Hundreds dead after quake, tsunami slam Japan

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TOKYO -- A magnitude 8.9 earthquake -- the biggest in modern Japanese history -- slammed the island nation's eastern coast Friday afternoon, unleashing a 23-foot tsunami that swept boats, cars, buildings and tons of debris miles inland and prompting a "nuclear emergency."  The death toll could well top 1,000 by the time all victims are counted.

A second quake struck central Japan hours later, causing buildings to sway. There were no immediate reports of deaths or damage.

The tsunami reached Hawaii, with initial reports citing little damage. Warnings blanketed the Pacific, putting areas on alert as far away as South America, Canada, Alaska and the entire U.S. West Coast, where some moored boats were damaged.

According to Japanese police, 200 to 300 bodies were found in Sendai, the coastal city closest to the epicenter. Another 137 people were confirmed killed, with hundreds missing. At least 600 people were injured. 

TV footage taken from a military plane showed fires engulfing a large waterfront area in northeastern Japan. Houses and other buildings were ablaze across large swathes of land in Kesennuma city in Miyagi prefecture, near Sendai. The city, with a population of 74,000, has residential, light industry and fishing areas.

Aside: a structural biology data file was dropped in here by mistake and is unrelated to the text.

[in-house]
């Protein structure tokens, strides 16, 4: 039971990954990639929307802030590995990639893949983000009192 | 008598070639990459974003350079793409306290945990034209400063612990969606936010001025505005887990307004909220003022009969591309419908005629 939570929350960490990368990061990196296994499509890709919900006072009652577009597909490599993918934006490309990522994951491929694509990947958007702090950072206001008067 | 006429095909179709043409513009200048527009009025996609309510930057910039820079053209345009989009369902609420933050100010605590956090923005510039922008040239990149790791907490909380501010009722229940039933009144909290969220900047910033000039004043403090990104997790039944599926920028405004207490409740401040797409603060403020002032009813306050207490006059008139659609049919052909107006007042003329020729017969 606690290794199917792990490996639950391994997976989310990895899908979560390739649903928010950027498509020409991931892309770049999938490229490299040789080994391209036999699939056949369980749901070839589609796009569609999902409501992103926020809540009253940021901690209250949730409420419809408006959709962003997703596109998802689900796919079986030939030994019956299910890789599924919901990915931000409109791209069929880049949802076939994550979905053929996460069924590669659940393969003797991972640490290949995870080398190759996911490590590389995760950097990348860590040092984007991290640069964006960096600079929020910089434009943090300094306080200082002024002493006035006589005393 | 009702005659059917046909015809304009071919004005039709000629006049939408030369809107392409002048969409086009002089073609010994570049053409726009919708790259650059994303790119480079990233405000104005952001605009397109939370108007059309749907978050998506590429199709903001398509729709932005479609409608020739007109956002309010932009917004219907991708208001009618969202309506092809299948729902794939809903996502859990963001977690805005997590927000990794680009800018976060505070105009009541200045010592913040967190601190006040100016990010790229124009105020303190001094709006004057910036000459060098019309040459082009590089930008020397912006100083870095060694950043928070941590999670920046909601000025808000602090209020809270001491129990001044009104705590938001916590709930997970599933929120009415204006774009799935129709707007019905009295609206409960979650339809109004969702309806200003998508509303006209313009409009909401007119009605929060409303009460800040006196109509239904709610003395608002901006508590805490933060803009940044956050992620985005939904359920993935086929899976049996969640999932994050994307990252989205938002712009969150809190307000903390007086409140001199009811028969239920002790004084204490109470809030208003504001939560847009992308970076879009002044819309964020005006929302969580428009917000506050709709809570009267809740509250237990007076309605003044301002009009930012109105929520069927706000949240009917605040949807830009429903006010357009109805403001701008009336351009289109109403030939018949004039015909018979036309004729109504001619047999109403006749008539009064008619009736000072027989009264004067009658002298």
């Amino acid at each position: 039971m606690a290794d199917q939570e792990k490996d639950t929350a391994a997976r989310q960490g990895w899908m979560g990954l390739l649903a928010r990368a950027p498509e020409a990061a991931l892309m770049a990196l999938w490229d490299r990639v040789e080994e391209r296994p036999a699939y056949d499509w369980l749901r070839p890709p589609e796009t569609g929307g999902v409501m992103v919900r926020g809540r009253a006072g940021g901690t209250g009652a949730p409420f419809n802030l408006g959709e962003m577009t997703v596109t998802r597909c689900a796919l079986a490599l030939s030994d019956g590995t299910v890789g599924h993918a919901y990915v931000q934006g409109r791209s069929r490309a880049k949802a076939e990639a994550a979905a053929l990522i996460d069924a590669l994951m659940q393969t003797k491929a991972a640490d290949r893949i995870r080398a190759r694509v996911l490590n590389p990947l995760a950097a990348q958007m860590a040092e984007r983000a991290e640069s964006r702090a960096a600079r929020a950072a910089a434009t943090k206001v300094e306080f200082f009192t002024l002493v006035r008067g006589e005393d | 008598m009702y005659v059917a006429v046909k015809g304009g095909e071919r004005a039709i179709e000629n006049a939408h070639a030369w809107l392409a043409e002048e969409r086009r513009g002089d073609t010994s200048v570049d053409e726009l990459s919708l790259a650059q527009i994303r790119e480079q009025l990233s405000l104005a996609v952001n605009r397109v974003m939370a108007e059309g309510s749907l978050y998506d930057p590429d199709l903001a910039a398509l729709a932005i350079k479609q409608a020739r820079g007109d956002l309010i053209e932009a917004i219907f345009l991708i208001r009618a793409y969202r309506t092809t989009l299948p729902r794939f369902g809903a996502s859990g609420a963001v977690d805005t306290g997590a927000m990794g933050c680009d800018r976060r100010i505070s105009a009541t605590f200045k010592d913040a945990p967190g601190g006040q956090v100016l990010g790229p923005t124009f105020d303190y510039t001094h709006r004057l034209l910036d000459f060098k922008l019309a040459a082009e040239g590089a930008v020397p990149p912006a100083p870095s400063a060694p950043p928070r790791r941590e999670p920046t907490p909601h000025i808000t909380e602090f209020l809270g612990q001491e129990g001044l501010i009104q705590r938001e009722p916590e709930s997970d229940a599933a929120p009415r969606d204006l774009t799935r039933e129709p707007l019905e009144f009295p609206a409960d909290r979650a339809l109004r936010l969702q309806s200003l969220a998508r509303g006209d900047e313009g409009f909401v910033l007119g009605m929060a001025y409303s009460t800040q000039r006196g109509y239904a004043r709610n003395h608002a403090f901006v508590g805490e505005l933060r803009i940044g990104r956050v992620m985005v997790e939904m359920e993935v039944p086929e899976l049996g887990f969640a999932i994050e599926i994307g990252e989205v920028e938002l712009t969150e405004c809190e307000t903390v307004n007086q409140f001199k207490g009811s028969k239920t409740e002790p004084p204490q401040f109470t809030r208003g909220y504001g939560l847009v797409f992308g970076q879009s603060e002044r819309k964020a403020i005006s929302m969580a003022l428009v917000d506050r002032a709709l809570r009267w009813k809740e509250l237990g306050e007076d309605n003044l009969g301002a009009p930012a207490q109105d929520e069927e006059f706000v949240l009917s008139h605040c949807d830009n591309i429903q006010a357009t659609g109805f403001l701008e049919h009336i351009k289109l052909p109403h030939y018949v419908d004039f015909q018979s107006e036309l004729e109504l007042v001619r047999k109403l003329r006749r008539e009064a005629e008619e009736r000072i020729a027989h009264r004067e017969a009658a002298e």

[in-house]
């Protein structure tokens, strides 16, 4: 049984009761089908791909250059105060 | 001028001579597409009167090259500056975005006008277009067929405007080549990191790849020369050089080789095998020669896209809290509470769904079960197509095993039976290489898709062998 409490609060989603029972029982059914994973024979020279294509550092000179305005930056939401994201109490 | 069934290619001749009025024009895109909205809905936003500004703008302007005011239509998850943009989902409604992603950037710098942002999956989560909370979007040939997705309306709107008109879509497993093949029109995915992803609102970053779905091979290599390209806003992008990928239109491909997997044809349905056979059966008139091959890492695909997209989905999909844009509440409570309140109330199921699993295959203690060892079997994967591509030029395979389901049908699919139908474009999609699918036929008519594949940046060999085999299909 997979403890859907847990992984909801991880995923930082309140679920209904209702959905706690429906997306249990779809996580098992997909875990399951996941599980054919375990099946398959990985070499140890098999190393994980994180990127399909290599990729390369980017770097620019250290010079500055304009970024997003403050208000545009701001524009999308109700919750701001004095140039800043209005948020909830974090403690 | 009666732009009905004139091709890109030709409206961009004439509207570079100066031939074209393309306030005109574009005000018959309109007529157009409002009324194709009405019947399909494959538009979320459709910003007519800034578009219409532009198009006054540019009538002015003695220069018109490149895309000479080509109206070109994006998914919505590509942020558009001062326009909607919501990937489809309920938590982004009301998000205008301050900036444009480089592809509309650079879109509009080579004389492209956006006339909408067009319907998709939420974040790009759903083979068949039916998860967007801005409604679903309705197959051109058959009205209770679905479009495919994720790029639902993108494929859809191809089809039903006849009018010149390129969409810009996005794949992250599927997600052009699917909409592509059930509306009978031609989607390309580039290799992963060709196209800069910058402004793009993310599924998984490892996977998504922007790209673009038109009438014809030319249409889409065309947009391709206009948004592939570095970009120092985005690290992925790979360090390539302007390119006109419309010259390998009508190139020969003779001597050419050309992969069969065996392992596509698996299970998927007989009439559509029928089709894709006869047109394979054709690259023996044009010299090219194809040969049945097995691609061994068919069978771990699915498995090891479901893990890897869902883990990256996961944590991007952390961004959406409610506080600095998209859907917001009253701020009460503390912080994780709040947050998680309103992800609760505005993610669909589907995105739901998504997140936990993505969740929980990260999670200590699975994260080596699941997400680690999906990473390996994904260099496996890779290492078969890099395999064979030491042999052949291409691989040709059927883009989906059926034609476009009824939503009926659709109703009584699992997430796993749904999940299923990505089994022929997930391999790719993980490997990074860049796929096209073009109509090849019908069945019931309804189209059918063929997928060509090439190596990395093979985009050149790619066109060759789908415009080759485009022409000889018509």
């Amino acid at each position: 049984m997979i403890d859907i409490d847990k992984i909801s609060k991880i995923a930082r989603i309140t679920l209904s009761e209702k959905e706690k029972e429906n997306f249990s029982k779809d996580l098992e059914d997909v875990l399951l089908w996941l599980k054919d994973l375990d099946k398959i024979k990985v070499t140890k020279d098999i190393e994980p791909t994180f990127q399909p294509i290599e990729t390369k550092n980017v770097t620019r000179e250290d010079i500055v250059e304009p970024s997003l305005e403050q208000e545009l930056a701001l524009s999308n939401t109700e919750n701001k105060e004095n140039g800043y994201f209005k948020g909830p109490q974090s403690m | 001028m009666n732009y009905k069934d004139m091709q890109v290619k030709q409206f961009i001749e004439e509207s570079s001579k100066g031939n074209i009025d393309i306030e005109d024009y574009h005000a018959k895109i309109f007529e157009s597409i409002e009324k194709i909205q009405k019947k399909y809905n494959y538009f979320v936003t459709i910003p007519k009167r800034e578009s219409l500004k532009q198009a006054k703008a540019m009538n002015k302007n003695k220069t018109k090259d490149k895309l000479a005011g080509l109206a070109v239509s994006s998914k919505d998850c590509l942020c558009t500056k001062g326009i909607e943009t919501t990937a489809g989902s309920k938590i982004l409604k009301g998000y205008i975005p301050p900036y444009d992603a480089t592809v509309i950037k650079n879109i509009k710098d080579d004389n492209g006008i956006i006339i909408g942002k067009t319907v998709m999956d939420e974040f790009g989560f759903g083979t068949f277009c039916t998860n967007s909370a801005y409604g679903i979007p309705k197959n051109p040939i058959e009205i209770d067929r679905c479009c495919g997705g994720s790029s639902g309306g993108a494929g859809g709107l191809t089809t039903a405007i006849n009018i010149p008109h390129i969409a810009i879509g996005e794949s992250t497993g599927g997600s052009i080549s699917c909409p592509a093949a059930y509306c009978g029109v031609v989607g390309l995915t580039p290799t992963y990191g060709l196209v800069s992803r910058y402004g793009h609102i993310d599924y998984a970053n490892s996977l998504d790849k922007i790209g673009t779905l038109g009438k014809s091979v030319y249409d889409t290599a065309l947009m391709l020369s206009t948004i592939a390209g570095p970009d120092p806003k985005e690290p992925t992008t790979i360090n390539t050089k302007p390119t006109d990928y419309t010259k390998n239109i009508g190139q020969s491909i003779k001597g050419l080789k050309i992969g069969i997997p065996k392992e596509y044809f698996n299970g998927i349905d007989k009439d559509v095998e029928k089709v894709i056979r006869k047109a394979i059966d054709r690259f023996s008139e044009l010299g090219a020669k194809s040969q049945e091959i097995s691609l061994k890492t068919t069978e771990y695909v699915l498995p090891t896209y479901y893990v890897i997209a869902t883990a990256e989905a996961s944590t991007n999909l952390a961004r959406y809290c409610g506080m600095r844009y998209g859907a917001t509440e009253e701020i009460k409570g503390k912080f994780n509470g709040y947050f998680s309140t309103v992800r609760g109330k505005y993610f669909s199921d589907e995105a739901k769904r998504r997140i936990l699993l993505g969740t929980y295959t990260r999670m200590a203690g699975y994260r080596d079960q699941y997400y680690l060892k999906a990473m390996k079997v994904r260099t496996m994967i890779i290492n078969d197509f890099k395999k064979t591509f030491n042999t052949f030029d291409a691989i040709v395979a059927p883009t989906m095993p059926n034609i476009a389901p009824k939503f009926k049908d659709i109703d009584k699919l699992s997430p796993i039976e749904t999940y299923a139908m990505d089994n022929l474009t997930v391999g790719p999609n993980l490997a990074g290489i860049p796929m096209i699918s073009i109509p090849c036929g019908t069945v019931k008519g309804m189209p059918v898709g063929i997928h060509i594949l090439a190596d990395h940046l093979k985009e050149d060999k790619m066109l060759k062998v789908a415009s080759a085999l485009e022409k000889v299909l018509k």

According to reports, police told the Kyodo news agency that a passenger train with an unknown number of people aboard was missing in one coastal area.

The government ordered 3,000 residents near a nuclear power plant in Onahama to evacuate because the plant's cooling system failed and pressure inside the reactor is rising. The reactor's core remained hot even after a shutdown, and officials said they would release some slightly radioactive vapor to ease the pressure. The plant is 170 miles northeast of